Off days in the downtown tenement section of St. Louis had a choreographed script that dictated how the black women would choose to spend their cherished free time, in their homes with their husbands and children. This off time seldom included selfish pleasures. Early Sunday mornings were spent gossiping with Miss L, who sat on her opened first floor window sill. Miss L’s unofficial job was to watch the activities up and down the street. Often she held a can, poised to catch snuff spit. Whispers, laughs and head shaking were indicators that the gossip was well received and believed. Miss L knew everybody’s business and she relayed it to eager ears awaiting the latest dirt (before folks got their kids sent off to Sunday School). She also had a hand in the block’s collection of policy slips, on which were written lucky daily numbers.
I watched my mother Pauline and her mother create quilts out of cuttings from ragged garments, but failed to learn the craft myself. The many pieces of cloth sewn on top of cotton padding was a time consuming routine, but the resultant artistic designs were beautiful to look at, and more importantly they kept the family warm on cold nights.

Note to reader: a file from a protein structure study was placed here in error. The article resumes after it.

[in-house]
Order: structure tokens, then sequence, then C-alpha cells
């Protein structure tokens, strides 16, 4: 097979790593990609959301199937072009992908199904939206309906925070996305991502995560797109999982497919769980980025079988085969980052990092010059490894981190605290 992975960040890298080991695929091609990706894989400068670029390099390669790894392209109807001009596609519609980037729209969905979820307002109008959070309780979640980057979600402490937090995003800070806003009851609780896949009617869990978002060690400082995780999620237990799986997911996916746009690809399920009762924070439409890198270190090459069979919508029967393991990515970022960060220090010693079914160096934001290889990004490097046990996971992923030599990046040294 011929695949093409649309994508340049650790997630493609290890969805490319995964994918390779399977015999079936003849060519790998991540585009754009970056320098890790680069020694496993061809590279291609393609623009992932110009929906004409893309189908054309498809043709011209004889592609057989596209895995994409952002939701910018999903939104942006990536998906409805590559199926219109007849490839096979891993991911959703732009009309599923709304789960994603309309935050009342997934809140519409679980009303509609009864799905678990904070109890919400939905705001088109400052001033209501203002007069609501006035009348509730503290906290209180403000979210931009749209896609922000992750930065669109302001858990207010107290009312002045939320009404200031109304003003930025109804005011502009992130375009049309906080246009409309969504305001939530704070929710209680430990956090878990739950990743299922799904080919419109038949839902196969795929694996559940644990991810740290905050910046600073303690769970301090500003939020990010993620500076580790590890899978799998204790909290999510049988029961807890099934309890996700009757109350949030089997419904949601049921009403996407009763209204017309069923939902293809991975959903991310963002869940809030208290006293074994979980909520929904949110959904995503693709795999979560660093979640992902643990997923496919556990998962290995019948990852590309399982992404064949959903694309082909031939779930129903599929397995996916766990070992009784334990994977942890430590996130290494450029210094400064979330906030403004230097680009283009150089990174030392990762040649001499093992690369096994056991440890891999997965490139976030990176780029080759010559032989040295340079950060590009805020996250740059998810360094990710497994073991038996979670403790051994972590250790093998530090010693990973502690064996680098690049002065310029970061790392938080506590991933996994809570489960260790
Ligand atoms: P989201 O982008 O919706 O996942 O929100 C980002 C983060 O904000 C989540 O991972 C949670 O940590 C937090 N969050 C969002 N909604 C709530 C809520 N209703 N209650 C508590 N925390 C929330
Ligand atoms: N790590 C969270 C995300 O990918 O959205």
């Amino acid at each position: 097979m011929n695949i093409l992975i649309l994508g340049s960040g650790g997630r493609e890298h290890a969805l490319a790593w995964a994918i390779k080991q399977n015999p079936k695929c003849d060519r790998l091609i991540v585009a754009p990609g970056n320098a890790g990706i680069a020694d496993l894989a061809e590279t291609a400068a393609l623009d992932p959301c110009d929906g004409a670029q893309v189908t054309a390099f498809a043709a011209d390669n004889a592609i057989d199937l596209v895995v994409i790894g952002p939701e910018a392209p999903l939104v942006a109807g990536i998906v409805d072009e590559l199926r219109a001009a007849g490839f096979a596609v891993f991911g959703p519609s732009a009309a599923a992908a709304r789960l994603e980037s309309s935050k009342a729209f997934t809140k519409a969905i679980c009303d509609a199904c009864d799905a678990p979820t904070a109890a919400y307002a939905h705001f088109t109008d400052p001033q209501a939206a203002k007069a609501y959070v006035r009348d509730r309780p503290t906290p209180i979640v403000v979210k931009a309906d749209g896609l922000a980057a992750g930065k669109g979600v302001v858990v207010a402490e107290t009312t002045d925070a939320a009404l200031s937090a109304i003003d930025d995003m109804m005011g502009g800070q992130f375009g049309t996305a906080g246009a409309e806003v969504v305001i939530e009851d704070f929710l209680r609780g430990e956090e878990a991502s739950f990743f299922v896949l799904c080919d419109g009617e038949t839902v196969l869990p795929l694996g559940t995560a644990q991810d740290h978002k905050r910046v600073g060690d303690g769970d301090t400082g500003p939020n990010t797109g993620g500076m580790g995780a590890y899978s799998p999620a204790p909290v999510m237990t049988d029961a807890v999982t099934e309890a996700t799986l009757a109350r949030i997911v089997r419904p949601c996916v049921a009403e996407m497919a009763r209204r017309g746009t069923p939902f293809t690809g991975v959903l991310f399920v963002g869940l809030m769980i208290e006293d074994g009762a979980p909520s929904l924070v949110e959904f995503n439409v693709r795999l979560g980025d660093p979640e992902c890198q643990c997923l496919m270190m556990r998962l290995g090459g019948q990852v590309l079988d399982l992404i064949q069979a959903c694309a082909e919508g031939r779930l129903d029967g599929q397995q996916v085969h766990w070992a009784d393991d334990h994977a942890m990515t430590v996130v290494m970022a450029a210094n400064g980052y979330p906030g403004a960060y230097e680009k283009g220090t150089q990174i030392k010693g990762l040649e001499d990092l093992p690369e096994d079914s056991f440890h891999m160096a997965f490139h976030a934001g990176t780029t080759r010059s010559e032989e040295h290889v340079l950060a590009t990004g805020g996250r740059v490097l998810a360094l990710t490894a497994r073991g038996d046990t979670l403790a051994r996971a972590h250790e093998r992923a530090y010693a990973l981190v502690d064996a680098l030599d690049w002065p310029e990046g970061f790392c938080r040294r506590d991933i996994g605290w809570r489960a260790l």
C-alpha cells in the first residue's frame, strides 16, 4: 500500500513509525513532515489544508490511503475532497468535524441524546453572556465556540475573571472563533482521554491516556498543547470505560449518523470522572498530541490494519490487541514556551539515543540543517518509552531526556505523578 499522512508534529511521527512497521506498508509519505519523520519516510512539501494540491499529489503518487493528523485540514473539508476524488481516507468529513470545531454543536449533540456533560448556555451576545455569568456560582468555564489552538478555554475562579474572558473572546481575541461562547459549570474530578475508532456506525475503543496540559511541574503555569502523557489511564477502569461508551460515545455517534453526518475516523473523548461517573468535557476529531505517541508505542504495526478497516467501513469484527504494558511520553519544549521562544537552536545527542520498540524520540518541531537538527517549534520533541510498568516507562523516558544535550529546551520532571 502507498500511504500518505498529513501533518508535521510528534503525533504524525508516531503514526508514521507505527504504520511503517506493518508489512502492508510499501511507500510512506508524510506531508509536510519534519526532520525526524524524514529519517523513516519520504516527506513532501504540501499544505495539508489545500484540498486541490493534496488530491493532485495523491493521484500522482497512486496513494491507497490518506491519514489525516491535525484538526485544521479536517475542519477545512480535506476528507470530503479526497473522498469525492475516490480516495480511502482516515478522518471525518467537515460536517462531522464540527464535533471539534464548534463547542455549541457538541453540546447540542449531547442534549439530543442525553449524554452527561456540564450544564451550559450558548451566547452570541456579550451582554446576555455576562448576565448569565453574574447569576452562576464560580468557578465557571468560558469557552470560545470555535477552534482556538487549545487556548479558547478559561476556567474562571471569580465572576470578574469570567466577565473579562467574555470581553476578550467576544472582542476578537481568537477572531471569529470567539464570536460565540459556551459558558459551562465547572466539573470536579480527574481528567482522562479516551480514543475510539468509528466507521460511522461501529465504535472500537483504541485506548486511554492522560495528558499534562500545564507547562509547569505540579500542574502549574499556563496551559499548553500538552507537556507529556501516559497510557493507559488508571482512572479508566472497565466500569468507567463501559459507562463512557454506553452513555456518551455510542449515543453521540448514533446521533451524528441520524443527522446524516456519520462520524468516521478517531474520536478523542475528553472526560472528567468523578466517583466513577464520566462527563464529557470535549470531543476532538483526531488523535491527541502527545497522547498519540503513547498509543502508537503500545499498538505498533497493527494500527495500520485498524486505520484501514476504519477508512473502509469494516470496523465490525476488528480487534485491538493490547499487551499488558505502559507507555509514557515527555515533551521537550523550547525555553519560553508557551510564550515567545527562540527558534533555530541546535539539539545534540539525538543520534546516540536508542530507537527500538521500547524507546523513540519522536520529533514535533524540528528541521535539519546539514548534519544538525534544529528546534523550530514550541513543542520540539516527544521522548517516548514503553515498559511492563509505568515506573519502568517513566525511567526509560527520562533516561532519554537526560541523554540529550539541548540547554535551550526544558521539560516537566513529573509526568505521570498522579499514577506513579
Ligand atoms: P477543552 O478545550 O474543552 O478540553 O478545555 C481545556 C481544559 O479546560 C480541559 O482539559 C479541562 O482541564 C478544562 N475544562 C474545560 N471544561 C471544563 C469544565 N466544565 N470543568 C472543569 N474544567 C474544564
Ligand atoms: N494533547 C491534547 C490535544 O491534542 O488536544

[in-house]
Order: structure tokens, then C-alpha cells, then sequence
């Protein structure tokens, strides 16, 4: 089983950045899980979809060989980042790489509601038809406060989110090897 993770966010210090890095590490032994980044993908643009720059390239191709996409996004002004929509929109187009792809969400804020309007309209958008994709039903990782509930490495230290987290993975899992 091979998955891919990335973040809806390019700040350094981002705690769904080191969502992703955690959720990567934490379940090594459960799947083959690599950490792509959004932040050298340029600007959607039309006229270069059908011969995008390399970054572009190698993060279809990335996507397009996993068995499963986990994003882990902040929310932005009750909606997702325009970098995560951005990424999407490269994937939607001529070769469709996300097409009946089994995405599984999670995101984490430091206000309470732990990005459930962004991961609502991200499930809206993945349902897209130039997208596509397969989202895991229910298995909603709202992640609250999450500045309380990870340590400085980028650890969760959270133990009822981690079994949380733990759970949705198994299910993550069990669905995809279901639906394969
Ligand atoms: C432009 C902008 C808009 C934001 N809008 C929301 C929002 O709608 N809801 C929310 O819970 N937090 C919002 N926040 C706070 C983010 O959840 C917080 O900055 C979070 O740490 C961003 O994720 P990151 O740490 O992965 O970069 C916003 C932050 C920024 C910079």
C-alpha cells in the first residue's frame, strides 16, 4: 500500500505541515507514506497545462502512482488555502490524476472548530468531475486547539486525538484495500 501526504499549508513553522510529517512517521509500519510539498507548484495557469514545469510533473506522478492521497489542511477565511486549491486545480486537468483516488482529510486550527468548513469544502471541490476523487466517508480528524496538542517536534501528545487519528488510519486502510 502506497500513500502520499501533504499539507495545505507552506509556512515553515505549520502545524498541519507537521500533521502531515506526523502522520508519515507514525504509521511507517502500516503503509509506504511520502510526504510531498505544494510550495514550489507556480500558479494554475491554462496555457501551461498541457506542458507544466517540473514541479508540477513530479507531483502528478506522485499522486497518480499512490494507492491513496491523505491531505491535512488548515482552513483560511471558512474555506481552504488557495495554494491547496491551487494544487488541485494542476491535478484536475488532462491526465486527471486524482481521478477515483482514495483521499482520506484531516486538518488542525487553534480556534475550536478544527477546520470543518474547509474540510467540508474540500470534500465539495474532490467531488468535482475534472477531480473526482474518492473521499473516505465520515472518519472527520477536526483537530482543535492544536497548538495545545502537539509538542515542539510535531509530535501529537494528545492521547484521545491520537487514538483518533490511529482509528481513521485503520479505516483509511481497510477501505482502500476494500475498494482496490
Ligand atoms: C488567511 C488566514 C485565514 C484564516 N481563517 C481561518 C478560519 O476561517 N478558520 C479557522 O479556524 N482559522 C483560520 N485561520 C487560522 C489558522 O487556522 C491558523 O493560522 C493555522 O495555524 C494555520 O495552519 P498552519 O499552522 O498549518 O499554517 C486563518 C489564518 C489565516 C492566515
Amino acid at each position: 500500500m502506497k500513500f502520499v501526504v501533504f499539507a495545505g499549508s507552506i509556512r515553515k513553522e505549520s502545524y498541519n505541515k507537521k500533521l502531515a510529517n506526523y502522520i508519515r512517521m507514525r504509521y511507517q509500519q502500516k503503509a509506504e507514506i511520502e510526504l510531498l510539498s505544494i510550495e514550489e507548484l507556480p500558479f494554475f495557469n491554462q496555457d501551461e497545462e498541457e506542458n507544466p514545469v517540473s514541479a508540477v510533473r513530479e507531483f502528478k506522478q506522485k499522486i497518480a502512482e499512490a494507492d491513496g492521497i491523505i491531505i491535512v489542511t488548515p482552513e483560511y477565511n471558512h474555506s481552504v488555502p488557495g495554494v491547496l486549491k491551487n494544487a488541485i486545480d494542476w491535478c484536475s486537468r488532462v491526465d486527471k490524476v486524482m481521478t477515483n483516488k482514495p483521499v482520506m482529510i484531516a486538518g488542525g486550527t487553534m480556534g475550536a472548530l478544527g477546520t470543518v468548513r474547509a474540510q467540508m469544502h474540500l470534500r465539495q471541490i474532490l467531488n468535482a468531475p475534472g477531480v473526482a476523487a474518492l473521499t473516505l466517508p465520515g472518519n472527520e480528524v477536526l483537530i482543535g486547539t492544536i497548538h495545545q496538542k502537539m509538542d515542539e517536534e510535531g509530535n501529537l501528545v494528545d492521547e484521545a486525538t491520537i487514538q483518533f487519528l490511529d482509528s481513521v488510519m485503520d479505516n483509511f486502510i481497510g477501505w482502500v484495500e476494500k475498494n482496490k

I watched them cut fresh fruit and vegetables. The pieces were then scooped up and stored in wax sealed, air-tight mason jars– our future winter or holiday season meals.
I watched them stash away loose change in a slit-cut top oatmeal box, later to be emptied; the collected coins counted and slid into paper coin wrappers. The neatly rolled pennies, nickels, dimes and quarters were exchanged for dollars on the corner at Andy’s Confectionary Store.Then I’d watch them fold the dollar bills, binding them tightly with a rubber band. In the bureau drawer, the savings were placed into a special cigar box and stashed away under layers of stiffly ironed church handkerchiefs and embroidered pillow cases.